“For us, working with the AHSN is superb because we have aligned agendas. We are both focussed on how we can make a tangible difference to the Healthcare system across sectors and geographies with the patient at the heart of it.”
Phil Crane, Kyowa Kirin International plc
In collaboration with Clinical Commissioning Groups (CCGs), GP practices, Interface Clinical Services, Kyowa Kirin and AMGEN we are using a population based approach to assess routine GP practice data to identify patients at risk of fracture across the North East and North Cumbria.
The Bone Health initiative looks at identifying ‘at risk’ patients at GP practice level and starts them on the correct patient pathway in line with local and national guidance. The project expanded on this and also looked at reviewing patients on bisphosphonates.
Since the start of the project in 2014, we have completed audits in 60 GP Practices across the region, screened a total population of 389,662, case reviewed 126,027 and made 12,684 interventions, which may have included medication initiation, change of medication, education/information on a healthier lifestyle and or compliance advice. The cost saving model (based on the Cochrane Review 2008) conservatively indicates that treatment of 1500 patients with bone sparing drugs could potentially avoid 59 hip fractures, giving a saving of £960,000 over 4 years (against a cost of bone sparing treatment for four years of £60,900).
Approximately 65,000 hip fractures occur in the UK each year, expected to rise to over 75,000 by 2020; with an annual cost of over £2 billion (this includes medical and social care). In 2012, the National Institute for Health and Care Excellence (NICE) issued guidelines on the assessment of risk of fragility fracture (NICE CG146) recommending “opportunistic case finding” and the Quality and Outcomes Framework (QoF) for primary care in England and Wales to support the identification and treatment of fragility fracture. However, while fracture risk assessment and “secondary” prevention treatment of fragility fracture are now recommended in general practice, targeted treatment of other patients at risk is not. This programme aims to target those ‘other patients at risk’ across the North East and North Cumbria.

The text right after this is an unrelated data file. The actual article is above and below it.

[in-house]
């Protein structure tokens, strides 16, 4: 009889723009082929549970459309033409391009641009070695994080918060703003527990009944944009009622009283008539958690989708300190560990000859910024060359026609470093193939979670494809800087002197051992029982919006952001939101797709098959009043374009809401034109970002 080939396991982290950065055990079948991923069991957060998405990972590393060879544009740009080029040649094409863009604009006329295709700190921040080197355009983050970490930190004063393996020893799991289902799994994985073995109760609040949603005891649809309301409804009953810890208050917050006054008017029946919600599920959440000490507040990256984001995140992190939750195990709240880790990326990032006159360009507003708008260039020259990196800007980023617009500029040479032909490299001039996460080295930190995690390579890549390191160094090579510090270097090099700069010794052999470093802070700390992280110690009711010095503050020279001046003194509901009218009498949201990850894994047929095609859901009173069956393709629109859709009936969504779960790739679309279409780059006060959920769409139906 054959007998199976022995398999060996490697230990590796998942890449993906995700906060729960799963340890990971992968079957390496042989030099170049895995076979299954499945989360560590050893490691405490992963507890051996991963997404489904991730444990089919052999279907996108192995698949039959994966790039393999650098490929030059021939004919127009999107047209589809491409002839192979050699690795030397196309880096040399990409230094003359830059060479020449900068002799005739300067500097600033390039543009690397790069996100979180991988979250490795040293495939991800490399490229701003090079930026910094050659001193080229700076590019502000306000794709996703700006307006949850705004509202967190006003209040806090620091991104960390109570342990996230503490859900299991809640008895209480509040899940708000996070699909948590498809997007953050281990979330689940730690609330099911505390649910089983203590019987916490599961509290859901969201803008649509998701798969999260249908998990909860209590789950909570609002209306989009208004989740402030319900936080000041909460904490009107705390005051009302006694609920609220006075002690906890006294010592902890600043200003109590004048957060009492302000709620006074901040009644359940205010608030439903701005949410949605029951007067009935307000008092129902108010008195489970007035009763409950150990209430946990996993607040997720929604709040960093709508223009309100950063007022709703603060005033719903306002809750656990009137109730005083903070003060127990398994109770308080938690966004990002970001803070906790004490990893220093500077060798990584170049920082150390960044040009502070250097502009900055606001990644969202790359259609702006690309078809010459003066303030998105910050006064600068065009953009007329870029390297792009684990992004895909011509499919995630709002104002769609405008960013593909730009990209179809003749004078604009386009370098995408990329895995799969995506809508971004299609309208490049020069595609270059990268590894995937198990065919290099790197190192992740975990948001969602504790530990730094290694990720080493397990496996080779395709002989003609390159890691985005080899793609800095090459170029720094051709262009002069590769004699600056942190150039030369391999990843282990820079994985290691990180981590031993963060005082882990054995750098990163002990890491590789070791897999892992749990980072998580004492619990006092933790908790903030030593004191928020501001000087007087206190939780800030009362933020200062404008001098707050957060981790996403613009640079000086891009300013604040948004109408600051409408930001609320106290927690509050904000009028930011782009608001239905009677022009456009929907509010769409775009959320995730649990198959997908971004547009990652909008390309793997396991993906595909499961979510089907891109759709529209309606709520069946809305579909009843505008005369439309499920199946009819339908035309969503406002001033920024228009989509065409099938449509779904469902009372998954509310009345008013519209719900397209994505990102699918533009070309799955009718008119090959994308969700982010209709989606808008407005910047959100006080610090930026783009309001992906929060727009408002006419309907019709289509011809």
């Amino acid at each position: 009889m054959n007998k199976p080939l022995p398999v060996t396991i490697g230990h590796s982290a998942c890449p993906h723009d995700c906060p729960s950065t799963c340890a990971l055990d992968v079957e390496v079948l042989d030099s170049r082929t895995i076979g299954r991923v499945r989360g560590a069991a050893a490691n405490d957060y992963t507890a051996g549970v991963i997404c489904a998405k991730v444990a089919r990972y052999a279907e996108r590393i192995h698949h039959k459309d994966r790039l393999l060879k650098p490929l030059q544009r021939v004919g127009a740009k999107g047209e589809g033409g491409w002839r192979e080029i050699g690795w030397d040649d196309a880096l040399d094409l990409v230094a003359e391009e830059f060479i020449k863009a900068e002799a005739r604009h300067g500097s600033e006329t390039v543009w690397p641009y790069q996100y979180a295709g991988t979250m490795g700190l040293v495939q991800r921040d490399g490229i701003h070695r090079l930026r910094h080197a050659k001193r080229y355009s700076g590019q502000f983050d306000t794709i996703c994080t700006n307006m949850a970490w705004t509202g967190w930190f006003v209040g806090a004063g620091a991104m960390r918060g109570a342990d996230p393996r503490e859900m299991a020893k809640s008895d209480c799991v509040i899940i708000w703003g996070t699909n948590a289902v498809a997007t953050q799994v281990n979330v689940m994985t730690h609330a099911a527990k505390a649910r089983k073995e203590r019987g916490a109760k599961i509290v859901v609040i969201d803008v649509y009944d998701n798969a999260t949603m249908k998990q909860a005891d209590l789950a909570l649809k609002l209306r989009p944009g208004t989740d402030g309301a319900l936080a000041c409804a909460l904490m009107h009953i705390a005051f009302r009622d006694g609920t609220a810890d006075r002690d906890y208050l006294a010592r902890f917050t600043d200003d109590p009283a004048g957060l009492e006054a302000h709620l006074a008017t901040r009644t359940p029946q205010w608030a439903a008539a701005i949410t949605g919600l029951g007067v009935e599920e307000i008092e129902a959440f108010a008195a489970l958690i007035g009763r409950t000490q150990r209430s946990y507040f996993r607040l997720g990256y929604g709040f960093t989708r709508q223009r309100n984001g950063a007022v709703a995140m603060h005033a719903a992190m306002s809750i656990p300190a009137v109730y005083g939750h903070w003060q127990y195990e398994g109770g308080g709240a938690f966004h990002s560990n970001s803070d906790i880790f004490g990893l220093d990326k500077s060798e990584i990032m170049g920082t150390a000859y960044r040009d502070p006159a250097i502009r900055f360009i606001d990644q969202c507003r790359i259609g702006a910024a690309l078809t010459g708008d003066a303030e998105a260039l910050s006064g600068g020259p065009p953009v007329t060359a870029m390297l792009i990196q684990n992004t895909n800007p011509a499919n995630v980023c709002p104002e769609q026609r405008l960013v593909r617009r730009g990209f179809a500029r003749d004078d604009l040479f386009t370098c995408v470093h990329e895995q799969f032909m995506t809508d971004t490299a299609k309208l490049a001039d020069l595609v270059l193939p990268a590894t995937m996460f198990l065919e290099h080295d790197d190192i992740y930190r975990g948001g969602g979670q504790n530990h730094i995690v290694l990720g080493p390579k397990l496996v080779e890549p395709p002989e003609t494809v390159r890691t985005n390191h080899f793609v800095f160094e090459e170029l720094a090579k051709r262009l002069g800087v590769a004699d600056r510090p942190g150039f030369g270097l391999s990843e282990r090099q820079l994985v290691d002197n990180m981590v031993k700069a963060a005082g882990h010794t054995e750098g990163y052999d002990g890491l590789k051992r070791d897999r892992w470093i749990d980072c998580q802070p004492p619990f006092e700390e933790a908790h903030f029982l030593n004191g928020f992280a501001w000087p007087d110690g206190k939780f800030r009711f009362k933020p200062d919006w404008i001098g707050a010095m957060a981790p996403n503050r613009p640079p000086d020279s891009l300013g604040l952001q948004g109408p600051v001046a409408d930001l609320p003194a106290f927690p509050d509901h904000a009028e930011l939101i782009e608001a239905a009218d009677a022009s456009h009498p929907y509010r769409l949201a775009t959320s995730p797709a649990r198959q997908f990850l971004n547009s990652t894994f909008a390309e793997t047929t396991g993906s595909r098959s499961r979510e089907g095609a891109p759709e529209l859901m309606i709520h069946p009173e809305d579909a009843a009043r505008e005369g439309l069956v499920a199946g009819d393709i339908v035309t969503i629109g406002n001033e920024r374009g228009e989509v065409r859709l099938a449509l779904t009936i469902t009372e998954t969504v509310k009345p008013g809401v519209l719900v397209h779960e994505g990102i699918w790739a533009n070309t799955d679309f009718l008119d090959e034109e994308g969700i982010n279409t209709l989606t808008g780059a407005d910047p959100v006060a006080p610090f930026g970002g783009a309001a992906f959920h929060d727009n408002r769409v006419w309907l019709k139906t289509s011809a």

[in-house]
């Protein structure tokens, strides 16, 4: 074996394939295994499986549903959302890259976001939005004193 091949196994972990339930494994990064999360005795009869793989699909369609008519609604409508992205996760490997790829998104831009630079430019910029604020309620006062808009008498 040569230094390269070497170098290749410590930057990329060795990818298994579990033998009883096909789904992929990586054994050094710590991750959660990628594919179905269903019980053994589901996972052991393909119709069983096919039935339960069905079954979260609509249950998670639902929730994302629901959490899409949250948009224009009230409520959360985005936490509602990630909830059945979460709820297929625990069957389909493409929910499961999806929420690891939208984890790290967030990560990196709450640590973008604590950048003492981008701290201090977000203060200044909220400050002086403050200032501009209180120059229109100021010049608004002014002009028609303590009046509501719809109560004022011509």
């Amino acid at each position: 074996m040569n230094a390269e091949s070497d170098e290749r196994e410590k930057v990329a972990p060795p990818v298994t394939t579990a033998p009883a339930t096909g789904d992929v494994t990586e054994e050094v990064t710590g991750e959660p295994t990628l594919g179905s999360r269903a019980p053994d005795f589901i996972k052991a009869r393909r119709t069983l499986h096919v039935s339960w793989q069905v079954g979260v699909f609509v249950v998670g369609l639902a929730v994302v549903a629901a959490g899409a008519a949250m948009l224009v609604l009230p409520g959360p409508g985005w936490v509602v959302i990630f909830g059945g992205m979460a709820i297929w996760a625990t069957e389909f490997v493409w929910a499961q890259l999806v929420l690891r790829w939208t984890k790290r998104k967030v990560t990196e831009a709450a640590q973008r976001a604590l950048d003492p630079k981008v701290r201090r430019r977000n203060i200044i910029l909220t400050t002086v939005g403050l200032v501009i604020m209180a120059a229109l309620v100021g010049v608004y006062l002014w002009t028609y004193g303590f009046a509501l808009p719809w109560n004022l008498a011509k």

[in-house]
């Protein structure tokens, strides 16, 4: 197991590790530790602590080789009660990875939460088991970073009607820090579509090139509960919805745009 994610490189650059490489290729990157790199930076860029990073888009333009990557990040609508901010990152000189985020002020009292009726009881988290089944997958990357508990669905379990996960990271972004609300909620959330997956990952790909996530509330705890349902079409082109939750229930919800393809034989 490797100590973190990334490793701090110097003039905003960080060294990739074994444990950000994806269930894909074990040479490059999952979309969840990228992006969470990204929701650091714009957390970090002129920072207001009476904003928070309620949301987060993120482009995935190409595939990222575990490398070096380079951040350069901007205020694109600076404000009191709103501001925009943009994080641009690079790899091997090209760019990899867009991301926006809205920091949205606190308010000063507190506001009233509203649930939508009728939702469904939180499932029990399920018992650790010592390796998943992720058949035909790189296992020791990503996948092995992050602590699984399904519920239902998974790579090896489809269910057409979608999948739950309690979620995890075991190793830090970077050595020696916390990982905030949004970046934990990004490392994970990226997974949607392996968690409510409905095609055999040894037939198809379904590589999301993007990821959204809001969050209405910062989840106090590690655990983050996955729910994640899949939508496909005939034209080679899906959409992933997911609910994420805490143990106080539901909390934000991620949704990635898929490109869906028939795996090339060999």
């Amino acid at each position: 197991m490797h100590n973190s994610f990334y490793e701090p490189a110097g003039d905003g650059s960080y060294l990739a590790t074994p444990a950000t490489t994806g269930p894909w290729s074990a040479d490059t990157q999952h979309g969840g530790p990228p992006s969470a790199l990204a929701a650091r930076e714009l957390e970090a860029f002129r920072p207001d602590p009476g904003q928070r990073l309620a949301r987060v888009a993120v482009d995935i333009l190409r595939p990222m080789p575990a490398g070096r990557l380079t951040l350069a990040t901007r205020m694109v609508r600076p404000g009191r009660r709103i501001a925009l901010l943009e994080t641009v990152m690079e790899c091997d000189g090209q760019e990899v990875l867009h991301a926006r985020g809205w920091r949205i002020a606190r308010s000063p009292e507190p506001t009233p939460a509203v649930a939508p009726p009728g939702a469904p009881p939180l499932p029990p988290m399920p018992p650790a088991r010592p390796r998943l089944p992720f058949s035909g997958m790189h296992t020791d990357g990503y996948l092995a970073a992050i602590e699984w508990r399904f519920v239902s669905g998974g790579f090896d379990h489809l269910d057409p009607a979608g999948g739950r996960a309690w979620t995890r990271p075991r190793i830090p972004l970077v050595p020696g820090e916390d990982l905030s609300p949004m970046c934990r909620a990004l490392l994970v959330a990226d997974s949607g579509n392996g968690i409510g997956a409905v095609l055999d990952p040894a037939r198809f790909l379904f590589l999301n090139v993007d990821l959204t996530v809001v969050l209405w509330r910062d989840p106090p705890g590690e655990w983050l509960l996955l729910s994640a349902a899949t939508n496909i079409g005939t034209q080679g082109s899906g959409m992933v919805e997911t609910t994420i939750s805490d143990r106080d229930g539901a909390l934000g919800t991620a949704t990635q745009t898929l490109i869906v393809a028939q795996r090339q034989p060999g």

The overall aim is to support the region’s reputation in leading innovation by targeting fracture risk assessment in Primary Care by identifying patients at high risk of fracture, evaluate, educate and treat them with the aim of future fracture prevention.
Using routine GP practice data on age, gender, weight, height, smoking status, alcohol consumption, Glucocorticoid use, rheumatoid arthritis and other diseases such as diabetes, malnutrition, liver disease and early menopause, individual patient risk of fracture can be estimated. With a 10-year hip fracture threshold of 10% or greater, an average size GP practice will identify approximately 200 patients. For this group a reined estimate of fracture risk is required. A process of stratifying risk into categories of Red, Amber and Green assists with agreed patient interventions.
The National Osteoporosis Guideline Group (NOGG) interpretation graph indicates that patients within the red category are at high risk or osteoporotic fracture and should be provided with preventative therapy, those in the green category are at low risk and health promotion advice can be offered. Patients categorised into the amber category (medium risk) require further information, which can be provided through a face-to-face or telephone consultation or referral for DXA scan.